Owens, John – Week 6: 10/04 to 10/07


To start on the Renovation project, I looked at the AutoCAD file that was provided to us by the original architect of the home. As my eye twitched with annoyance at the fact that measurements were in 1/32ths of an inch, lines not meeting at a singular point, and other classic features of a unmanicured CAD drawing, I translated the information into the existing floor plans for our design. I then created duplicate plans and made our edits to the plans, and saved them as the new drawings.


On Tuesday, I started diving into the wall sections that the original architect had done and pieced them together to get an idea of how a section through the entire house would look. In doing so, I uncovered something the could cause a problem for our proposed terrace. The second floor porch ceiling/roof had been raised in order to match the soffit of the main house, and in doing so, the roof ceiling joists were above the floor joists of the attic/third floor. Although this threw a monkey wrench into our idea, a solution was reached, dropping the entire porch roof so that it would be located in an ideal spot compared to the attic floor.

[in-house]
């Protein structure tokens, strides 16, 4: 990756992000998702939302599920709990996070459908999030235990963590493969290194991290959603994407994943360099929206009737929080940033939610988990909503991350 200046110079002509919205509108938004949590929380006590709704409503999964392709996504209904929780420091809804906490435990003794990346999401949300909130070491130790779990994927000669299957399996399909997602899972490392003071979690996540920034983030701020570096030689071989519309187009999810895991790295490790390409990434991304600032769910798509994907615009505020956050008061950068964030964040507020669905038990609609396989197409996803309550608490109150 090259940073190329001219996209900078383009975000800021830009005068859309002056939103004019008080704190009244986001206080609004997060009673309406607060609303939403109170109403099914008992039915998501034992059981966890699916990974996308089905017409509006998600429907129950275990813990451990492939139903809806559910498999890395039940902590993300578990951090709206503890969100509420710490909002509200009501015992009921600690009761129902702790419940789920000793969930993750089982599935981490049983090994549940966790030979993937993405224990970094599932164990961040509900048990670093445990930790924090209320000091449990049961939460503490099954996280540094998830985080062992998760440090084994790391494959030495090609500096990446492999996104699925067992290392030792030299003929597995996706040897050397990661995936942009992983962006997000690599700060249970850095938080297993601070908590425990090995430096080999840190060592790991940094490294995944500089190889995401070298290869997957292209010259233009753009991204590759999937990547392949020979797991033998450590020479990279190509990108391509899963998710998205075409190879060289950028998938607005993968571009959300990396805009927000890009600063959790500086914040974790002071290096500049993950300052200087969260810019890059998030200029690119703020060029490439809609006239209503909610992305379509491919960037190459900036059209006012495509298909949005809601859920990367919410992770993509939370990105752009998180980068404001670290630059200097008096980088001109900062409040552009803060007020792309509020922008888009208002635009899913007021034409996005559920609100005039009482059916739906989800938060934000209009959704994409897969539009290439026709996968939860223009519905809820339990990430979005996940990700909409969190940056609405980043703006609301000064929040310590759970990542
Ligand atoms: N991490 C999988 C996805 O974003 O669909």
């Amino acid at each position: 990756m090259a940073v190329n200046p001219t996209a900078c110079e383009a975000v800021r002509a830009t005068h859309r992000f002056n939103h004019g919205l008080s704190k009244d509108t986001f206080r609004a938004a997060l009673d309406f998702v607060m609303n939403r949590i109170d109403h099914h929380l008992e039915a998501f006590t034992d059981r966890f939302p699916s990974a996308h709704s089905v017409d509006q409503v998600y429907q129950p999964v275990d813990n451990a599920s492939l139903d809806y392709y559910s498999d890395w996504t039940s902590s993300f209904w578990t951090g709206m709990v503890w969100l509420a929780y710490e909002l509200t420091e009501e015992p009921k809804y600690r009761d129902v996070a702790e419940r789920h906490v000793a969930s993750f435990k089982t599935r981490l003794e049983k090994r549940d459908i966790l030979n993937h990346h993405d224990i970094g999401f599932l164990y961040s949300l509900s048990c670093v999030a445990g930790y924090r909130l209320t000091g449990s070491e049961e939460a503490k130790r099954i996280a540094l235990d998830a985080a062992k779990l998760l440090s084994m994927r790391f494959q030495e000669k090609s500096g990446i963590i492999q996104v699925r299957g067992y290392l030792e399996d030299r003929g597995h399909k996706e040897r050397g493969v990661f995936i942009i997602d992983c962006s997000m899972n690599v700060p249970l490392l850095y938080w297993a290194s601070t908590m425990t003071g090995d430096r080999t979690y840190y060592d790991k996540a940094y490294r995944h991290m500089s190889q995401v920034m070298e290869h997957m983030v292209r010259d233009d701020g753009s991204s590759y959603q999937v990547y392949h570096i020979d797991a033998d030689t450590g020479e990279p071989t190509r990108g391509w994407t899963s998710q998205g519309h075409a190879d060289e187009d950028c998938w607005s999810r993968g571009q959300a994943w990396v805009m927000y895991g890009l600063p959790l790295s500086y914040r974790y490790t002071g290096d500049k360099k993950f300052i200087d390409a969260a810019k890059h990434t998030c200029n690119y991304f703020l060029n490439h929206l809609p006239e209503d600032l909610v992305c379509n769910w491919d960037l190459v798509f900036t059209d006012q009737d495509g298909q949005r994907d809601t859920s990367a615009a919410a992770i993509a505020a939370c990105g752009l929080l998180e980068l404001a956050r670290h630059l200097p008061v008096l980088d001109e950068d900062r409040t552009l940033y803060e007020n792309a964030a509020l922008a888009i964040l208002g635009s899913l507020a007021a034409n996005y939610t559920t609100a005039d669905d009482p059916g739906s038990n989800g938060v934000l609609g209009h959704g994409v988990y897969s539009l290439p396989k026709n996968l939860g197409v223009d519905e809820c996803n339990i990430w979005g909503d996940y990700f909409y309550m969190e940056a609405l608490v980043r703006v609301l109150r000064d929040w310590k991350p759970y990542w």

Darryl and I drove back out to Daniel Island in order to take some measurements and verify whether or not the porch to roof connections were actually built in the way that the architects drew it up. To our relief, although the details were funky, they were done according to the drawings we had so we could make educated assumptions on how the renovation would work. When we returned to the office, I continued working through the section and elevations.


I took a break from working on the renovation project and instead worked on cranking out 4 digitally colored, hand drawn elevations for a home that is currently being designed. the elevations will be sent to the client to give them a better understanding of what their potential home currently looks like.


This week I learned the importance of double checking the original drawings of homes because they are not always built the way they were drawn, which leads to the need to keep an observant eye when visiting the site in order to recognize any inconsistencies that may exist.


16 hours (+4 on Friday)


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